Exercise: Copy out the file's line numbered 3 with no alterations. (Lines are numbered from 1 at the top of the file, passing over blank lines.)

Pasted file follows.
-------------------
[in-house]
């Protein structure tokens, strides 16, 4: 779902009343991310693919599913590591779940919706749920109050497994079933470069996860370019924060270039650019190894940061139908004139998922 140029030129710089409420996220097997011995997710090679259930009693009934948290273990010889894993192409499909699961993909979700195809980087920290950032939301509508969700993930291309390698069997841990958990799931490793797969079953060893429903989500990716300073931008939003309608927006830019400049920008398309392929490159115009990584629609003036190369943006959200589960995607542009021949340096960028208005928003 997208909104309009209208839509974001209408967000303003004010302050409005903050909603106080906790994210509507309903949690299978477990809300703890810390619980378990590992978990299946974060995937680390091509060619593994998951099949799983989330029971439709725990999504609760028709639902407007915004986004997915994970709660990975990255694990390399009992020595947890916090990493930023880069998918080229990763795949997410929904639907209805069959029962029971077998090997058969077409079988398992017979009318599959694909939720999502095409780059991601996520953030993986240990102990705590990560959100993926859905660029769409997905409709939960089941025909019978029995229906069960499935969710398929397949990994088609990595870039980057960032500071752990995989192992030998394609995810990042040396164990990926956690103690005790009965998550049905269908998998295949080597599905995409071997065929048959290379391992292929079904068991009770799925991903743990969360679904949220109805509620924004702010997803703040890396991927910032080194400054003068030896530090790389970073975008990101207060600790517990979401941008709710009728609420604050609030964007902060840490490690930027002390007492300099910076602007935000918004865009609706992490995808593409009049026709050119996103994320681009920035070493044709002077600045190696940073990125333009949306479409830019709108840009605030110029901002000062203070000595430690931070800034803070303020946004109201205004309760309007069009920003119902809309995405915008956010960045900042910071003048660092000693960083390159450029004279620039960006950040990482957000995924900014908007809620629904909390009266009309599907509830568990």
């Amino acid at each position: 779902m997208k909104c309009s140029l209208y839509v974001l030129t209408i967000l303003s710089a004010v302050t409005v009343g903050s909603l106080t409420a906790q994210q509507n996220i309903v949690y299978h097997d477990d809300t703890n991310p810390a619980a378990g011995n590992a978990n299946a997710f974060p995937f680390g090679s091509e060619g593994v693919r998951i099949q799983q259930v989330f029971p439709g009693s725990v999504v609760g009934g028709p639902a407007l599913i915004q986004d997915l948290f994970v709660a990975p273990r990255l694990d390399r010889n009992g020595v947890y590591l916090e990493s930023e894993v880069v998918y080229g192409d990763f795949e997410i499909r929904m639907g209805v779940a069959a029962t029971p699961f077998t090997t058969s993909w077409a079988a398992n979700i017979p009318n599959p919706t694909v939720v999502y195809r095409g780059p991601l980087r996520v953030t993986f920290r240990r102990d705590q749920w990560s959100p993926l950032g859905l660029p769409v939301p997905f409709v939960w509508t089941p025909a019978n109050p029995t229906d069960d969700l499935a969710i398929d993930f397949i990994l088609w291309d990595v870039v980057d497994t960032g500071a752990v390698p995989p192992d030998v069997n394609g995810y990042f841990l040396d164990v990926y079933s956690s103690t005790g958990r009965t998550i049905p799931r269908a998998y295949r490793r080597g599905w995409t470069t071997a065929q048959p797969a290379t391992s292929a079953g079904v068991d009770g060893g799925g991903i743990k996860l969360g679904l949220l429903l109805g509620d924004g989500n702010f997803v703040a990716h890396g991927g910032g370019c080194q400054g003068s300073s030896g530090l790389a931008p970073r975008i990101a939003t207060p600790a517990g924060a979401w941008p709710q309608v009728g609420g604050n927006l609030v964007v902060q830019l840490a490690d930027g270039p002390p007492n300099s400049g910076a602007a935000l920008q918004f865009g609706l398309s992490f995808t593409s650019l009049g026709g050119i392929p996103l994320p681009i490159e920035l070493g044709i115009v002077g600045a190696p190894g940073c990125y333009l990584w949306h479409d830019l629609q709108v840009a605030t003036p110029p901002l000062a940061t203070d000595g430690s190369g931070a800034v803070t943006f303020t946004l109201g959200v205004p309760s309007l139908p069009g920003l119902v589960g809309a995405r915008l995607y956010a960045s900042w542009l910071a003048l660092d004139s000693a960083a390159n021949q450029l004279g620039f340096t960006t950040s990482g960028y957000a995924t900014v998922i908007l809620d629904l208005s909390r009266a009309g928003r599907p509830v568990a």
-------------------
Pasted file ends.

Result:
């Amino acid at each position: 779902m997208k909104c309009s140029l209208y839509v974001l030129t209408i967000l303003s710089a004010v302050t409005v009343g903050s909603l106080t409420a906790q994210q509507n996220i309903v949690y299978h097997d477990d809300t703890n991310p810390a619980a378990g011995n590992a978990n299946a997710f974060p995937f680390g090679s091509e060619g593994v693919r998951i099949q799983q259930v989330f029971p439709g009693s725990v999504v609760g009934g028709p639902a407007l599913i915004q986004d997915l948290f994970v709660a990975p273990r990255l694990d390399r010889n009992g020595v947890y590591l916090e990493s930023e894993v880069v998918y080229g192409d990763f795949e997410i499909r929904m639907g209805v779940a069959a029962t029971p699961f077998t090997t058969s993909w077409a079988a398992n979700i017979p009318n599959p919706t694909v939720v999502y195809r095409g780059p991601l980087r996520v953030t993986f920290r240990r102990d705590q749920w990560s959100p993926l950032g859905l660029p769409v939301p997905f409709v939960w509508t089941p025909a019978n109050p029995t229906d069960d969700l499935a969710i398929d993930f397949i990994l088609w291309d990595v870039v980057d497994t960032g500071a752990v390698p995989p192992d030998v069997n394609g995810y990042f841990l040396d164990v990926y079933s956690s103690t005790g958990r009965t998550i049905p799931r269908a998998y295949r490793r080597g599905w995409t470069t071997a065929q048959p797969a290379t391992s292929a079953g079904v068991d009770g060893g799925g991903i743990k996860l969360g679904l949220l429903l109805g509620d924004g989500n702010f997803v703040a990716h890396g991927g910032g370019c080194q400054g003068s300073s030896g530090l790389a931008p970073r975008i990101a939003t207060p600790a517990g924060a979401w941008p709710q309608v009728g609420g604050n927006l609030v964007v902060q830019l840490a490690d930027g270039p002390p007492n300099s400049g910076a602007a935000l920008q918004f865009g609706l398309s992490f995808t593409s650019l009049g026709g050119i392929p996103l994320p681009i490159e920035l070493g044709i115009v002077g600045a190696p190894g940073c990125y333009l990584w949306h479409d830019l629609q709108v840009a605030t003036p110029p901002l000062a940061t203070d000595g430690s190369g931070a800034v803070t943006f303020t946004l109201g959200v205004p309760s309007l139908p069009g920003l119902v589960g809309a995405r915008l995607y956010a960045s900042w542009l910071a003048l660092d004139s000693a960083a390159n021949q450029l004279g620039f340096t960006t950040s990482g960028y957000a995924t900014v998922i908007l809620d629904l208005s909390r009266a009309g928003r599907p509830v568990a």